I’ve been writing a “How Hollywood Works” series of posts because I’ve discovered one of the biggest reasons creative people fail is because they simply don’t know how the entertainment and media industries work. If you haven’t read my previous posts, here’s Part 1 and Part 2. Today, I continue the series with three great pieces of advice:
I Have A Great Idea For A Movie!
On average, over my 37-year career, I’ve heard this pronouncement about once a month. My 1st question: “What other movies have you worked on?” The usual response: “None, but it’s a great idea.”
I can’t think of another industry where people assume they can walk right in without any training or experience. Imagine if I walked into the Mayo Clinic and proclaimed, “Hey, I got an idea – how about I handle the next brain surgery?” I pity the patient. Yes, great stories are a precious commodity, but only if they are well executed. If a producer or funder is going to hand you a few million dollars, at the end of the day, they’re not investing in your idea, they’re investing in YOU! Lower their risk!
While you are developing your great idea… PREPARE! Learn and hone your craft, write (and rewrite) your scripts, form your relational network, get as much experience as you possibly can and learn the invaluable lessons that only a journey full of mistakes can teach!
NOW… WHAT’S YOUR IDEA?
Dan Rupple – producer, writer, CEO of Mastermedia International
Do I need to actually live in Los Angeles or New York?
If your goal is to write, direct, or produce major motion pictures or TV, and if you have specific stories you want to tell, I would highly recommend that you live in Los Angeles or New York – at least for a season. While it’s true that there’s media production in other U.S. cities – Atlanta, New Orleans, Chicago, etc. – it is important to distinguish between where media “is made” and where media “is getting made”. A movie or show can “be made” just about anywhere. However, the key influencers deciding which stories will “get made” in the first place are mostly in Los Angeles and New York. These folks have the power to “green light” your project, and they are the engine of the entertainment business.
For your project to succeed, you must get to know them, and they must get to know you.
This relationship building takes time – handshakes, coffee meetings, and numerous pitch sessions. It requires a presence that’s more intense than the occasional business trip. You must walk the same halls, and keep your finger on the pulse. To complicate matters, the entertainment business is always evolving. It’s like a game of musical chairs. People of influence frequently leave companies, start new companies, get promoted and/or move to a different studio. If you’re not watching the game closely, your head will spin, and you’ll end up working with the wrong person at the wrong company and wasting your time. This constant change in Hollywood requires a constant presence.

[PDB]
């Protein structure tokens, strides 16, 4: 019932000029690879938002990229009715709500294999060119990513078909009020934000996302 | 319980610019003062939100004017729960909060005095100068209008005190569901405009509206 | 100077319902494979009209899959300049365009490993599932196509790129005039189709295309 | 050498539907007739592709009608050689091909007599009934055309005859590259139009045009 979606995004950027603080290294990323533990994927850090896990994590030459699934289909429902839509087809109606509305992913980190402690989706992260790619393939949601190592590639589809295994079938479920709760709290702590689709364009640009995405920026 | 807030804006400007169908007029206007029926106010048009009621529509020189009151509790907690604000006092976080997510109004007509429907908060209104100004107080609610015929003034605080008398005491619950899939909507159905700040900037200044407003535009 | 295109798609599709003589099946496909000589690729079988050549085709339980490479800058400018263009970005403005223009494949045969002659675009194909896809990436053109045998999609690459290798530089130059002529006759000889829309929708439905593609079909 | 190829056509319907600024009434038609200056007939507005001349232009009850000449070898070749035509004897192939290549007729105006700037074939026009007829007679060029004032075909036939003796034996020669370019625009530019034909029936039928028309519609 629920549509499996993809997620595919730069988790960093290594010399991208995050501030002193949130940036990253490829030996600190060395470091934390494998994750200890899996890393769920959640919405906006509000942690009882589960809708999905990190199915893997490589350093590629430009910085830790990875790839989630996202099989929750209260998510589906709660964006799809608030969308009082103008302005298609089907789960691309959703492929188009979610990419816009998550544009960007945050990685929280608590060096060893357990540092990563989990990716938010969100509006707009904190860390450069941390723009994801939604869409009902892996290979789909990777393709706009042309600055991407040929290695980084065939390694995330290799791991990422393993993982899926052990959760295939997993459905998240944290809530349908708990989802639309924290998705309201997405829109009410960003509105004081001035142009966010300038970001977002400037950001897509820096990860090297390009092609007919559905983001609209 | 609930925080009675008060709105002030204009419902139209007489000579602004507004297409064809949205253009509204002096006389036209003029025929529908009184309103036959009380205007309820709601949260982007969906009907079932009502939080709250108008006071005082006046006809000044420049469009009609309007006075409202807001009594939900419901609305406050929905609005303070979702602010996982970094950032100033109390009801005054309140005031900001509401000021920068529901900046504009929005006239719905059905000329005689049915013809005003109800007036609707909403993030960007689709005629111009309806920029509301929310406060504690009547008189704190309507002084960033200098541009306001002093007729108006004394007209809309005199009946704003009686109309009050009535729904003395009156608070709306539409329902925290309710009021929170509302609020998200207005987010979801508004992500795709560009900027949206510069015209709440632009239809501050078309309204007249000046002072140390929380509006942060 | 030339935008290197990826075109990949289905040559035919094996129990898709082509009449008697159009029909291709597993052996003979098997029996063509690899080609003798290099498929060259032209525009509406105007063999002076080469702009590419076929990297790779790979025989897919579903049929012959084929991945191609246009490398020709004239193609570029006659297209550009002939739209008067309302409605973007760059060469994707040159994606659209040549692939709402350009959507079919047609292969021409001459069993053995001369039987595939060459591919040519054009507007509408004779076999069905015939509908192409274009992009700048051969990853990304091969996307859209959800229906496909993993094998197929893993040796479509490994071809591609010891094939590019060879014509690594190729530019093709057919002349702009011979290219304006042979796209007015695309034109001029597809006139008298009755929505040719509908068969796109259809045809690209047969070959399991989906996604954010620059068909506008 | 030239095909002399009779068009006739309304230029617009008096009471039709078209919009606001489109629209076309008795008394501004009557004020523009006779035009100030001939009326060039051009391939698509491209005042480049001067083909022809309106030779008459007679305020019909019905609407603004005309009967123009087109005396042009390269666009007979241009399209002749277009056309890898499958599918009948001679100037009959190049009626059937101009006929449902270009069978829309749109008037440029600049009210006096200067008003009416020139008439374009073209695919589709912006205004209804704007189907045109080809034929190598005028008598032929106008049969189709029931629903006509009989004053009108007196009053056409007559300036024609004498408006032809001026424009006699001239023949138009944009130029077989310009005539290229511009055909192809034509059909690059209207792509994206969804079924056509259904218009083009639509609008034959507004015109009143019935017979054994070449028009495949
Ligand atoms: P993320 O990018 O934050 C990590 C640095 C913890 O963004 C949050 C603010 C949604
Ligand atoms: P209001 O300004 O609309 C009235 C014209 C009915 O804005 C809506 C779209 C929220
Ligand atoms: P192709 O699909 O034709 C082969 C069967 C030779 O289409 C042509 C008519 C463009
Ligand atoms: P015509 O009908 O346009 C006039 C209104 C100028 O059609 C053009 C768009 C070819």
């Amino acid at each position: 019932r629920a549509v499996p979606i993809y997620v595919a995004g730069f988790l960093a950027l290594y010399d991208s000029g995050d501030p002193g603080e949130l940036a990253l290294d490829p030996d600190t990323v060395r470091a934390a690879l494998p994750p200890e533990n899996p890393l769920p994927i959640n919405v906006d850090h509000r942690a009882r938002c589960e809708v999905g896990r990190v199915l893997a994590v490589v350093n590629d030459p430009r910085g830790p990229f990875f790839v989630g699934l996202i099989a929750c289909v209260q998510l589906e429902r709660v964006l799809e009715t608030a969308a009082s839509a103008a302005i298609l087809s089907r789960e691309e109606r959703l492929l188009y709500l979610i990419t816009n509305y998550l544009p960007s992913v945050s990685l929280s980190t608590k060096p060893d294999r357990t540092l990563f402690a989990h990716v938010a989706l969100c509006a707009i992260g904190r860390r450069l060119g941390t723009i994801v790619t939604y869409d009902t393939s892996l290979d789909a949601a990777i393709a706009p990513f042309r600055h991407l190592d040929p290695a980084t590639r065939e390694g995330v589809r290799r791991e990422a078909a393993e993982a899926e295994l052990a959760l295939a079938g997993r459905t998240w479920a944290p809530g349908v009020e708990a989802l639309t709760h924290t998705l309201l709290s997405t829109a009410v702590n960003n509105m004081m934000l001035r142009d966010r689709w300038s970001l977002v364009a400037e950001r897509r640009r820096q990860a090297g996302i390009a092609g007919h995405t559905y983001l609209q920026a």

Of course, after you build a strong foundation (and after some success), living in another city may be a good option for you. Until then, move to LA or NYC. The great news is both cities have strong communities of Christians working in entertainment. Get connected to these churches and groups and join others who are on a similar journey! Don’t do it alone!
Justin Bell, Producer of “Elsa & Fred”, “Full of Grace”, “A Leading Man” – Justin Bell Productions
I think it’s essential that you find or create a circle of truth-speaking friends. I worked with actors for over 30 years (both hiring and representing them) and one thing is pretty clear: this town will either tell you that you are less than you are or more than you are. You must have people who know who you are and are willing to remind you. This is vital when you’re at your lowest low and also at your highest high.
You can get spun around by the things people say about you. You can’t stop this. But you can withstand it. But the only way you can withstand it is by being in an authentic, vulnerable community. Make up your mind that you’ll allow these people to speak into your life. Let them tell you if your project is mediocre or if it’s so good you can never abandon it. Let them tell you if your head has gotten so big you’re making ego-driven decisions or if you’ve been beaten down so long that you’ve forgotten how good you are. Don’t choose these people based on what you want to hear. That’s called an entourage.
Choose these people based on what you need to hear. That’s called wisdom. And once you’ve got these people in your life, cherish them. They are worth more than any deal you’ll ever make.
Kim Dorr-Tilley, Associate Pastor, Bel Air Church; Founder of Defining Artists Agency. Beacon Hollywood